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UW–Madison student voting rose in 2020, exceeds national rate

November 2, 2021

Students cast their ballots in physically distanced voting booths at the Chazen Museum of Art polling station on Nov. 3, 2020. Photo: Bryce Richter

University of Wisconsin–Madison student voter turnout increased 7.4 percentage points in last year’s presidential election, rising to 72.8 percent of eligible students in 2020 from a rate of 65.4 percent in 2016.

UW–Madison’s rate was higher than the 66 percent voting rate of all colleges and universities measured in the report from the Institute for Democracy & Higher Education, creators of the National Study of Learning, Voting, and Engagement, or NSLVE.

“Our student body and the BadgersVote team should be proud that so many of our eligible students overcame the challenges of the pandemic to cast ballots in the presidential election,” says Barry Burden, political science professor and faculty chair of BadgersVote, a campus-wide initiative that aims to provide UW–Madison students with everything they need to participate in elections.

The report showed that 24,572 UW–Madison students voted, out of 33,749 who were eligible, in the 2020 election. The full campus report can be viewed here.

At UW–Madison, student voting turnout efforts were coordinated by BadgersVote, a partnership between the Morgridge Center for Public Service, the Madison City Clerk’s Office, Associated Students of Madison, University Communications and a number of other campus units.

Efforts included registration drives, publicity campaigns, podcasts discussion panels, social media drives, a debate and chalking on Election Day. Dozens of students put in hundreds of volunteer hours.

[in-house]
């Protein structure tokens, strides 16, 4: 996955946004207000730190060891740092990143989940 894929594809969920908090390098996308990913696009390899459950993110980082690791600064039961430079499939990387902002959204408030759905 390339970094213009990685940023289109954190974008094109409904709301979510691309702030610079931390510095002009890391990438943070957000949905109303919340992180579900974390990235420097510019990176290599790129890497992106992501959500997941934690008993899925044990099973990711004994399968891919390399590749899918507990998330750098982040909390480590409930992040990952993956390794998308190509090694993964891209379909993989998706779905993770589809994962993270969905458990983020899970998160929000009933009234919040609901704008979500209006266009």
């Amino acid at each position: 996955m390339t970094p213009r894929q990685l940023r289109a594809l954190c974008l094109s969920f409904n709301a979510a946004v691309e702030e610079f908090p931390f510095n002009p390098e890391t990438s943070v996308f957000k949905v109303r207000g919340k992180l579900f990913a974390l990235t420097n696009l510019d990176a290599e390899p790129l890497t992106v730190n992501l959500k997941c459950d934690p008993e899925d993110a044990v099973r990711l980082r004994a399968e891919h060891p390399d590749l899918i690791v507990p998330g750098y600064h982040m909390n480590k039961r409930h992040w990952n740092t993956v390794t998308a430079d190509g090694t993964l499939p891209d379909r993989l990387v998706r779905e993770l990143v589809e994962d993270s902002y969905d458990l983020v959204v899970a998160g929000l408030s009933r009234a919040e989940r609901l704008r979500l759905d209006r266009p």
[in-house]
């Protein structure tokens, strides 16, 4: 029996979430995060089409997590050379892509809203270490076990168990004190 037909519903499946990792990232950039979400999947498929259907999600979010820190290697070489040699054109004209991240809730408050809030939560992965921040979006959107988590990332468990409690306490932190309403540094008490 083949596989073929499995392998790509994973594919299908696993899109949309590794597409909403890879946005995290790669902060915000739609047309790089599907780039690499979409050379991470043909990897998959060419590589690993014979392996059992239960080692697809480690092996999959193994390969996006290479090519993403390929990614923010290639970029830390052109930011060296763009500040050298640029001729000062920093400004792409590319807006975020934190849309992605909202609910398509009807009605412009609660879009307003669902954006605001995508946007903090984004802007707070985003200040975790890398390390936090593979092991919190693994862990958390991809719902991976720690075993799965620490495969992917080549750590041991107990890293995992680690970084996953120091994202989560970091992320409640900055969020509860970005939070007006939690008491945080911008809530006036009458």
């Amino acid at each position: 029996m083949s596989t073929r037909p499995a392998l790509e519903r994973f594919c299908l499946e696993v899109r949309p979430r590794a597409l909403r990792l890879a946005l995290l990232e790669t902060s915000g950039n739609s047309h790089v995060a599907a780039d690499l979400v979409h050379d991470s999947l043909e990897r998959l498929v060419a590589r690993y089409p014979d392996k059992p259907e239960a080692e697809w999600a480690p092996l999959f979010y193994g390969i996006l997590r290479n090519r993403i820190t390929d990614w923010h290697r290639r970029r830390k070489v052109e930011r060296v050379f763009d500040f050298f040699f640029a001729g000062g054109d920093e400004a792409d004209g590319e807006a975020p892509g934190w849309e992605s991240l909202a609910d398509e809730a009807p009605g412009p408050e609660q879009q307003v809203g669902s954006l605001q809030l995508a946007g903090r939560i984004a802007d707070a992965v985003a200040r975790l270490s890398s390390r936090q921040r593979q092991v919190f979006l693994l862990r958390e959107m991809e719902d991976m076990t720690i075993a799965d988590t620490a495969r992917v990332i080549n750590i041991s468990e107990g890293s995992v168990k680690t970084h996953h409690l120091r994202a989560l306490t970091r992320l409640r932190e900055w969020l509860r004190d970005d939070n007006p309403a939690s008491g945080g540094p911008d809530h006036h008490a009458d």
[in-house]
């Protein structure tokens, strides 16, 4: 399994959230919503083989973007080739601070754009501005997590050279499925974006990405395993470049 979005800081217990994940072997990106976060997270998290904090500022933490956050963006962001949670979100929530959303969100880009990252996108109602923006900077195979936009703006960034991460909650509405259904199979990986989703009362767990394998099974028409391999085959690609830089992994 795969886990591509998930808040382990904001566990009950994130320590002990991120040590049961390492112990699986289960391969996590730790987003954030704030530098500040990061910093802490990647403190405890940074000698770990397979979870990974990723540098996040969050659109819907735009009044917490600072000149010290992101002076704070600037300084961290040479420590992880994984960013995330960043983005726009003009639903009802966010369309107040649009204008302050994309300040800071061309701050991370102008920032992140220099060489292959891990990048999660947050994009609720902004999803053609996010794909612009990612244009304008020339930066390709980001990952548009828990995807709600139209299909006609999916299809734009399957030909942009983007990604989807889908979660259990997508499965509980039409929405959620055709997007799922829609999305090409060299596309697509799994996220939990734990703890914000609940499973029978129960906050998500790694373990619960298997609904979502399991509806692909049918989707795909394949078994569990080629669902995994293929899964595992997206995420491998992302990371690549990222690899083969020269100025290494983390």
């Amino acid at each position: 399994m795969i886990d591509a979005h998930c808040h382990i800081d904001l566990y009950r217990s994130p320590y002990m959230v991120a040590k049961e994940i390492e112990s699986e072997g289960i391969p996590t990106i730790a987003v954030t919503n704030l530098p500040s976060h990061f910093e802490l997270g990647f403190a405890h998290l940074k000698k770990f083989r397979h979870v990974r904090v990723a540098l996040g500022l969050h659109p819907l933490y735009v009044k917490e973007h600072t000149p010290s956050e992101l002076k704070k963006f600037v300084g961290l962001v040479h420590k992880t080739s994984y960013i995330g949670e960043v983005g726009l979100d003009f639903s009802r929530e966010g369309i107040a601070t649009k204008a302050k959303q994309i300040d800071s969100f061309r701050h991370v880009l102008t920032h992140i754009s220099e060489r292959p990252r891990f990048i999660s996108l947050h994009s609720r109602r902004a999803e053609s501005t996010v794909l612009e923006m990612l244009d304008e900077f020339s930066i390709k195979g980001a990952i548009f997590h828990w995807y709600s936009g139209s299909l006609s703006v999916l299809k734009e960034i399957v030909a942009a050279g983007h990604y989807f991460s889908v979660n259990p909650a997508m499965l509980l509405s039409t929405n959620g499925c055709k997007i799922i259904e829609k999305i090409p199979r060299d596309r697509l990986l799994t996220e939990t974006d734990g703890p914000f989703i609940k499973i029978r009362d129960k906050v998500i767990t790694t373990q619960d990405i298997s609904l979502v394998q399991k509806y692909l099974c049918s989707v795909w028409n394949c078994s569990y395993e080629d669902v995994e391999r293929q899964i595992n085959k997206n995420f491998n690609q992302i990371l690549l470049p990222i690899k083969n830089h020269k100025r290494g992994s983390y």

“I’m excited to see the increase in student turnout for the 2020 election knowing that each and every vote contributed to the democratic process,” said Zachery Holder, voter engagement and civic learning coordinator with BadgersVote.  “I’m also proud of the many students and campus partners who worked with BadgersVote to raise awareness of the election, and to provide voting key information to students.”

UW­–Madison also joined more than 160 colleges and universities in striving for full student voter registration and participation through the nonpartisan All In Campus Democracy Challenge.

“We encourage our students to stay informed, participate in political conversations, and cast their votes,” said Chancellor Rebecca Blank, who signed the Higher Education Presidents’ Commitment to Full Student Voter Participation. “Civic participation is what makes our democracy work.”

Other items from the report about UW­–Madison student voting:

  • 64 percent of UW–Madison’s student voters voted “not-in-person,” 18 percent voted in-person on election day, and 16 percent voted early in person. The percent who voted not-in-person was an increase of 19 percentage points from 2016. Due to the health concerns from the pandemic, students were encouraged to vote through not-in-person measures such as mail-in voting or dropping off ballots at dropboxes.
  • First-year students had a 78 percent voting rate, second-year students had a 72 percent rate, and upper-level students had a 62 percent rate.
  • Separated by major, the highest voting rate was liberal arts and sciences, and humanities, at 72 percent, while the lowest was computer and information sciences at 45 percent.

Nationwide, the study’s authors report a record-breaking set of findings. On campuses across the country, students built on the momentum swing of 2018 and voted at high rates in the 2020 election, with voter turnout jumping to 66 percent in last year’s presidential election. The 14 percentage point increase, from 52 percent turnout in the 2016 election, outpaces that of all Americans, which jumped 6 percentage points from 61 percent to 67 percent, according to the U.S. Census Bureau.

“That students, often younger and first-time voters, turned out at rates commensurate with the general public is nothing short of stunning,” said IDHE Director Nancy Thomas. “We attribute this high level of participation to many factors, including student activism on issues such as racial injustice, global climate change and voter suppression, as well as increased efforts by educators to reach students and connect them to the issues and to voting resources.